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anybody that's taken a sisks class should understand how the mechanisms of this government should work. i appreciate that. and you have a good day. host: bryant is next, an independent. brian, good morning. caller: they just hatched this plan last week in florida to come up with the idea to undermine the american voter. if these two guys want to be president but they have no problem screwing the american voter out of their right to vote. you sit back and you look at kasich. by him taking and coming into this agreement, rule 40b will now make him ineligible to be the nominee. ted cruz has been working for two oh three weeks to steal delegates but he can't get the people to vote for him. these are dishonest politicians who have given us nothing but
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$19 trillion in debt. we're getting invaded on our southern borders. they're shipping all of our jobs overseas. this is the proof that the republican parties is out to undermine and disinfranchise the ill of the people. host: paul is up next in chester springs, atlanta. paul, good morning. you're on the "washington journal." go ahead, paul. caller: good morning. i have to agree with the caller before me. i think it's disgraceful what they've done. trump who will win, he had a tremendous turnout in harrisburg yesterday. host: did you go to the rally, paul? caller: no, i didn't go to the halle. a friend of mine went and told me what happened there.
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there's a lot -- they had a lot of police there. host: do you think the effort between the cruz and kasich campaign, do you think it backfired? do you think it's smart on their part to be so open about this? caller: i think it backfired on them big time, especially here in pennsylvania. host: how so, paul? aller: i have a lot of friends n business and i live in chester county and we're all going with trump. host: all right. that's paul in pennsylvania. of course, pennsylvania, as we said, one of those states voting tomorrow. here is where the map stands right now. again, on the republican side, the magic number to get the nominations is 1,237 delegates.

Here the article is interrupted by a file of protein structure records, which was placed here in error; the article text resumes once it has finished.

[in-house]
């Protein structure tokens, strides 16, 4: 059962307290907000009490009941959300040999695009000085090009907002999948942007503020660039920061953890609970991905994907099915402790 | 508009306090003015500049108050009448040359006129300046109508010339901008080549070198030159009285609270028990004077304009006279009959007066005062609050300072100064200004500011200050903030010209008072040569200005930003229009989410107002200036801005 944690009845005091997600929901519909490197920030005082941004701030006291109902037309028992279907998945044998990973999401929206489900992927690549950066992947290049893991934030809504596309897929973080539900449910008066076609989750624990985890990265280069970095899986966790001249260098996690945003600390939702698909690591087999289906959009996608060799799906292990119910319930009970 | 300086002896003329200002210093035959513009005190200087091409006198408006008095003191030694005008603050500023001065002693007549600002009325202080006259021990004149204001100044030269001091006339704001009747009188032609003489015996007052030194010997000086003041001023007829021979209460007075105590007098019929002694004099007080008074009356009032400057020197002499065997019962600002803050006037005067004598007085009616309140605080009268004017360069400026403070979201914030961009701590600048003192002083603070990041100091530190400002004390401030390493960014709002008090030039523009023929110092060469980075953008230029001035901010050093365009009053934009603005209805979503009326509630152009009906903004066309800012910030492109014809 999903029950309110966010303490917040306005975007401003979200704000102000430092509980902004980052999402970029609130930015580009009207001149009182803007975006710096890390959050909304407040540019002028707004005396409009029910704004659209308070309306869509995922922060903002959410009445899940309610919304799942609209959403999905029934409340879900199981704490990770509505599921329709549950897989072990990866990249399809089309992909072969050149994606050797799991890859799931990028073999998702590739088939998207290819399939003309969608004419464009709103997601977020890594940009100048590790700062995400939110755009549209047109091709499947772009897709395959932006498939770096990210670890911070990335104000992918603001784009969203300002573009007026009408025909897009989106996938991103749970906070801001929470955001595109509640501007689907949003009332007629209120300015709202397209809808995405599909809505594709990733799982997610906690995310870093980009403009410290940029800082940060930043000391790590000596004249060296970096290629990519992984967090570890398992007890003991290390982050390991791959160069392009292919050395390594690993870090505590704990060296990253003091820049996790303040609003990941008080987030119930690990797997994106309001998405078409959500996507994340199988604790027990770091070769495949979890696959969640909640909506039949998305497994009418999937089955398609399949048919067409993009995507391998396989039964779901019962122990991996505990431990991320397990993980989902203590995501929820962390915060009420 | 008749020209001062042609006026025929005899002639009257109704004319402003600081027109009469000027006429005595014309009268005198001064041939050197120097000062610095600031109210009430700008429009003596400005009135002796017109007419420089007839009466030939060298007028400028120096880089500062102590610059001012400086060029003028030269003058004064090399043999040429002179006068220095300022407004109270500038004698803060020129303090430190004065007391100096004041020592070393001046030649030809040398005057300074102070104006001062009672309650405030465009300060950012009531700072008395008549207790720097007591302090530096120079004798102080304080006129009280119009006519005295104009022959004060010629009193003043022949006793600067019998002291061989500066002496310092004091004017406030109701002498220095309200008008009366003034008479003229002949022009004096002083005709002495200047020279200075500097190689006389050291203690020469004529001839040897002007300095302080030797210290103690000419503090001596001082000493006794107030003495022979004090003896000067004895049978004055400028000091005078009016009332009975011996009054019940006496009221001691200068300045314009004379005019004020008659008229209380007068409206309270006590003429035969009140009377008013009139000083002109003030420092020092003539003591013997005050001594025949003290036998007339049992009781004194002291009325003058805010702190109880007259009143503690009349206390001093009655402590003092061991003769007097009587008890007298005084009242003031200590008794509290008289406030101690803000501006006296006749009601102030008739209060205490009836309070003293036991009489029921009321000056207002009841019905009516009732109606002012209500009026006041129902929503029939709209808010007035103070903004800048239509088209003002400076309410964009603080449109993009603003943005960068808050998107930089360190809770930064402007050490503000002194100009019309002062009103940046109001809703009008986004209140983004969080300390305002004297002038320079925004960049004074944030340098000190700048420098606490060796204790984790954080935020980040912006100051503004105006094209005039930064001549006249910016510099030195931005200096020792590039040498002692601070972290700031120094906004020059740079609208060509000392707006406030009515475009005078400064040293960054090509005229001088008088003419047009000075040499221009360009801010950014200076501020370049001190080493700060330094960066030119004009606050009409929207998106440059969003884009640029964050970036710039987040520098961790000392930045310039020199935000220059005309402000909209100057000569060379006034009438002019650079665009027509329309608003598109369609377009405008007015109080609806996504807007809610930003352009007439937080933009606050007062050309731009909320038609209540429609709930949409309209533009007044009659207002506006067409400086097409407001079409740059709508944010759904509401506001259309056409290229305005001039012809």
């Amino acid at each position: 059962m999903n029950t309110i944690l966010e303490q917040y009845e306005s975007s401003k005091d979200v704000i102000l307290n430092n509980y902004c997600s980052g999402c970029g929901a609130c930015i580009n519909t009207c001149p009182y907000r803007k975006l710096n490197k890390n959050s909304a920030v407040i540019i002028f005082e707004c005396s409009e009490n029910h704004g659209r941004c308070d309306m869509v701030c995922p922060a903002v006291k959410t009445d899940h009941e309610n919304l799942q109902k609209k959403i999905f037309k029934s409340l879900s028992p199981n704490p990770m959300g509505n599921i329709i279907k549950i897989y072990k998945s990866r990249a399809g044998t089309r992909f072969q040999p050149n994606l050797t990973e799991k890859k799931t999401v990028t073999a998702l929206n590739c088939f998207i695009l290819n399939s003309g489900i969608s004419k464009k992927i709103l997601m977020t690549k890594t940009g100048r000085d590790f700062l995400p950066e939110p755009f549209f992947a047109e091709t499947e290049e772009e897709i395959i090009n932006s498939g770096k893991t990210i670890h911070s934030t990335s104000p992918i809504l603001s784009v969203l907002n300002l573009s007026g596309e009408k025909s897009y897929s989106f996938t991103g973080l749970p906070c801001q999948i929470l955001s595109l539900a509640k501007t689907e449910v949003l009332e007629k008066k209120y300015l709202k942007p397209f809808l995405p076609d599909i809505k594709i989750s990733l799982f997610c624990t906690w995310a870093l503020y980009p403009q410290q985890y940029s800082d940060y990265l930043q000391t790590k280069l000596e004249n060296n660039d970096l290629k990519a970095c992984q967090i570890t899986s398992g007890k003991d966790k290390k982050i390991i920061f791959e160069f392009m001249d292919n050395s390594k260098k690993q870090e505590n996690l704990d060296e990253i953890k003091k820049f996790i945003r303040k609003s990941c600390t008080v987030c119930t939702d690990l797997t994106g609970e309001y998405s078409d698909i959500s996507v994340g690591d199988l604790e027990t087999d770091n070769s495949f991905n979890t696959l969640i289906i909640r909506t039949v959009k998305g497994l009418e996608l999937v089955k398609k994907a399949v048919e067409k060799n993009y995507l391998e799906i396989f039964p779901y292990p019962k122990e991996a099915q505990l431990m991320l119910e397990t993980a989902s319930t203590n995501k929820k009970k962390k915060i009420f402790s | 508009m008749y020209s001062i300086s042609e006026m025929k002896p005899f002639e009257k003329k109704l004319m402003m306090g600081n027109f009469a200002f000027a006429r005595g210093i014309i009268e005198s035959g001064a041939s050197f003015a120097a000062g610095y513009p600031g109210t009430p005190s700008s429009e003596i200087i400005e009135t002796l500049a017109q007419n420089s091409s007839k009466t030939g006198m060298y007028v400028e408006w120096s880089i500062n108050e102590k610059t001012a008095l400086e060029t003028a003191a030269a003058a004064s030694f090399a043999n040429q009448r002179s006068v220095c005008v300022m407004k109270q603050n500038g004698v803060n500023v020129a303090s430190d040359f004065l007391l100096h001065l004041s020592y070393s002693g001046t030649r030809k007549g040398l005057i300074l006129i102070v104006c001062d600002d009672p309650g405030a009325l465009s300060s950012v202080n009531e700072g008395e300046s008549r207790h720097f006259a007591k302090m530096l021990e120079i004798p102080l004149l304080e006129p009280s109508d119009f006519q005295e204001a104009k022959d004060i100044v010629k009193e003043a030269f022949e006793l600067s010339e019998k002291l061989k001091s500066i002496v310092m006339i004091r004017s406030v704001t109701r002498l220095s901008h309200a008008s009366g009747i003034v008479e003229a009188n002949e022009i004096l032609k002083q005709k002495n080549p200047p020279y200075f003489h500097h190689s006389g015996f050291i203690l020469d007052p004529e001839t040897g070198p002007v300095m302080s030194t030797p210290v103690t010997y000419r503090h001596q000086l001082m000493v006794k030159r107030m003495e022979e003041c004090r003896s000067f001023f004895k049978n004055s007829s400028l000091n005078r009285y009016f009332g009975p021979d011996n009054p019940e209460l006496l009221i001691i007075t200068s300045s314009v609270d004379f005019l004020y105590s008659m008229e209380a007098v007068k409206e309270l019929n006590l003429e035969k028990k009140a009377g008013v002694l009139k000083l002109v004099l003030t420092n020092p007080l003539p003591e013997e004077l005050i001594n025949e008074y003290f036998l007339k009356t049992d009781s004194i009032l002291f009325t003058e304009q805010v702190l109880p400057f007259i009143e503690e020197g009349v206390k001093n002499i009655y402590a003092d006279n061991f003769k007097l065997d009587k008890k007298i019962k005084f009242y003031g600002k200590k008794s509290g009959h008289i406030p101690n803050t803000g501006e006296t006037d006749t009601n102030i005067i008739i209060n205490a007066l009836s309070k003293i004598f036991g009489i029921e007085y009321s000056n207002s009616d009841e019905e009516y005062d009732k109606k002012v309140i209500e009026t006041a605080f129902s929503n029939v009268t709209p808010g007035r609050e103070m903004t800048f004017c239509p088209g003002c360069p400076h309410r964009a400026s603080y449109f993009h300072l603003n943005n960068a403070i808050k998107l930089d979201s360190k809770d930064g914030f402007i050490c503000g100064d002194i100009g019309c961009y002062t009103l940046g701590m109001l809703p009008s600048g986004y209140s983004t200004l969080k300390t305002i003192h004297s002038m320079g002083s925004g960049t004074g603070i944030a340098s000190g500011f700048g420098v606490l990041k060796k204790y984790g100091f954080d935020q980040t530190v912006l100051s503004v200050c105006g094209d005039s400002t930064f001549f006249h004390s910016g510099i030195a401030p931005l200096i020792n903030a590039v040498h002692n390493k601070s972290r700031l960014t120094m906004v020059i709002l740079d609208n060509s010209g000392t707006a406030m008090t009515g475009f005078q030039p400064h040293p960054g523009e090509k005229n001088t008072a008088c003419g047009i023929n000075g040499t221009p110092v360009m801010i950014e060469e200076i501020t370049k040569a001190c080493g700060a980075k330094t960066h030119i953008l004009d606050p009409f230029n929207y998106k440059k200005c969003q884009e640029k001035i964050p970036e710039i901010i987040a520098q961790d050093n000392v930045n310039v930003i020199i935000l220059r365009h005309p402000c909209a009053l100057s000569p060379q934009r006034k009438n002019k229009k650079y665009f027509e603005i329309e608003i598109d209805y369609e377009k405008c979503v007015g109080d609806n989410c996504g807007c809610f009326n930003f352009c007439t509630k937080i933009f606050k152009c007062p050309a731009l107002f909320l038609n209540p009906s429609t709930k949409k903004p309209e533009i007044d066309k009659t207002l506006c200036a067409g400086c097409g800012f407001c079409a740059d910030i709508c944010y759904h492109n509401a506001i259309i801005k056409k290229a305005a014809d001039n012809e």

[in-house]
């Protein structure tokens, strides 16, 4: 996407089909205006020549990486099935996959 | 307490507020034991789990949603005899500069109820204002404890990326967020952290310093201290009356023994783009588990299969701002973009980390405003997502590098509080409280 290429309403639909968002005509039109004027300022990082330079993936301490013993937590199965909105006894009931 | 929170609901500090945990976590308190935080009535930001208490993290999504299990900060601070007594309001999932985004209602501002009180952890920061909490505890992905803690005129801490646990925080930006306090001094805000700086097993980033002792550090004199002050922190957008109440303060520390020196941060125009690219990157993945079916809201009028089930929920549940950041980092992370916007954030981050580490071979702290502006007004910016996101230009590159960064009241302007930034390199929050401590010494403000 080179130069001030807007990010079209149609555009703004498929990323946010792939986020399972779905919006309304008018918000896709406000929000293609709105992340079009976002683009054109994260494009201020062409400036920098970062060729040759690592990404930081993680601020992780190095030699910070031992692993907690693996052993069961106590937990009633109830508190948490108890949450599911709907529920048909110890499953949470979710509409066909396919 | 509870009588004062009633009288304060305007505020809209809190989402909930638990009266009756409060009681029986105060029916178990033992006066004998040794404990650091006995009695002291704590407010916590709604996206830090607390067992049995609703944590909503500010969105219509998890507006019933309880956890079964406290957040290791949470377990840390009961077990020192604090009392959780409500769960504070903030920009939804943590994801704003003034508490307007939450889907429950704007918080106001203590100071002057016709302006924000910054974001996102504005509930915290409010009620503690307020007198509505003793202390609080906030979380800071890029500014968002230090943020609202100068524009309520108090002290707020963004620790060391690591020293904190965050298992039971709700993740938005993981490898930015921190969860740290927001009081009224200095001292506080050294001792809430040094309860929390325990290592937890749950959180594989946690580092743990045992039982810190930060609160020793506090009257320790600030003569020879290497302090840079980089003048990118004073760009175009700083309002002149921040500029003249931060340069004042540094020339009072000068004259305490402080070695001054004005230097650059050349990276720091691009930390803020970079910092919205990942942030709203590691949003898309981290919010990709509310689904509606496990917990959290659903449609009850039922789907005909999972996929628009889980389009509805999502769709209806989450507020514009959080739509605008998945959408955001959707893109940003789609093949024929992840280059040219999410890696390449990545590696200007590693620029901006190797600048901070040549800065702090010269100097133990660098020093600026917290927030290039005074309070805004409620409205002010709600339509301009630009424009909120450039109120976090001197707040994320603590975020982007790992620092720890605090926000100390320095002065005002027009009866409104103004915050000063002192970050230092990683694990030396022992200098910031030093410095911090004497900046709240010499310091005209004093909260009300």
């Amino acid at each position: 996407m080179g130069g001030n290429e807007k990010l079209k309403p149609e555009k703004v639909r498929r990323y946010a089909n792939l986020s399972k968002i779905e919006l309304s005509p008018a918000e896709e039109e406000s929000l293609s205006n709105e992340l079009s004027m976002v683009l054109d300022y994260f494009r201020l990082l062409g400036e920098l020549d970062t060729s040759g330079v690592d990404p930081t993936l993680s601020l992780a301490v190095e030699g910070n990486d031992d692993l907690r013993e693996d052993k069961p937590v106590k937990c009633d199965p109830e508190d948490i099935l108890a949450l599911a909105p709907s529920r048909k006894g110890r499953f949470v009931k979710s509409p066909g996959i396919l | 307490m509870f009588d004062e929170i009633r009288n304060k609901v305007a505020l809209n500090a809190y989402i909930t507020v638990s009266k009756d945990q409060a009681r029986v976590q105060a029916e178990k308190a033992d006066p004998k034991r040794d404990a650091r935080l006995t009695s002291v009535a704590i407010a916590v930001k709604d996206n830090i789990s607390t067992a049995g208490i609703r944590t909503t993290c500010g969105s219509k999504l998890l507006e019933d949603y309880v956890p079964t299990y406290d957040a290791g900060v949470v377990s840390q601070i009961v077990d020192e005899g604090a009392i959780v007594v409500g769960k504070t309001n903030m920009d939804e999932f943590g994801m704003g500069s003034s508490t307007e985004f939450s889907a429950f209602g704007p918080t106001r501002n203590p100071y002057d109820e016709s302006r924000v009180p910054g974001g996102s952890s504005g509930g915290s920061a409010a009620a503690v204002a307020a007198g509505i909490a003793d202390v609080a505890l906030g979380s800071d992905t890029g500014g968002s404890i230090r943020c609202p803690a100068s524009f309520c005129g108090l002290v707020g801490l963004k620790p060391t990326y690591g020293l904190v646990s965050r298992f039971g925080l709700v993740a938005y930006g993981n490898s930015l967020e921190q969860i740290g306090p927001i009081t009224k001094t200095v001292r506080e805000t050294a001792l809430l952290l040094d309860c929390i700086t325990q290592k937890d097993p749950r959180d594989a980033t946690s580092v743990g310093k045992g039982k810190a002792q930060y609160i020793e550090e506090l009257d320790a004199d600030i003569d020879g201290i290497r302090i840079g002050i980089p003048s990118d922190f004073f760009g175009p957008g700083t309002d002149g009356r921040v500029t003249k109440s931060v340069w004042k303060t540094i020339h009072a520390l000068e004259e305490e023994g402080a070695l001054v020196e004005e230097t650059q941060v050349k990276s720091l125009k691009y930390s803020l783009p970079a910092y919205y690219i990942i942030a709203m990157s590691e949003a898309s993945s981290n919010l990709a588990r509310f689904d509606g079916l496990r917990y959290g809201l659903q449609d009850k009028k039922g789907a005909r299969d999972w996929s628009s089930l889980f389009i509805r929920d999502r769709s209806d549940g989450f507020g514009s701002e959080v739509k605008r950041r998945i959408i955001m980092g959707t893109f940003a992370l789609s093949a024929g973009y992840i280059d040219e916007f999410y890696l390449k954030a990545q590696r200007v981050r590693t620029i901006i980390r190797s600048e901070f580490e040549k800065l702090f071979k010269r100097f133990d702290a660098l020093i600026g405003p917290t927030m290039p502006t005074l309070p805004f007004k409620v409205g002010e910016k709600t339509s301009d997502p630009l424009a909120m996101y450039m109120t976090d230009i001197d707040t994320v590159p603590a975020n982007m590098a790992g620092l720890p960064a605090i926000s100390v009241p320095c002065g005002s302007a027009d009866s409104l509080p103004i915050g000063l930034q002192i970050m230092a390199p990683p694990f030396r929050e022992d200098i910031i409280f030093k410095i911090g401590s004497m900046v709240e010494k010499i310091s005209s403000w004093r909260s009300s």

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donald trump at 844. ted cruz at 543. john kasich at 148. below marco rubio owe who had since dropped out of the race. but again, the cruz and kasich campaigns announcing disagreement last night to coordinate efforts in three upcoming primaries on where they will focus their efforts, where they will focus their time. reports already on john kasich's website where he has listed campaign events, two events that were listed in indiana no longer appear on that website. we'll see how that plays out in the coming days on the campaign. we want to hear your thoughts just from republicans and independents. you can keep calling in. but i want to turn to cristina marcos of "the hill" reporter to look ahead this week as congress is returning. the house in tomorrow for legislative business to senate in this around at 3:00 p.m. for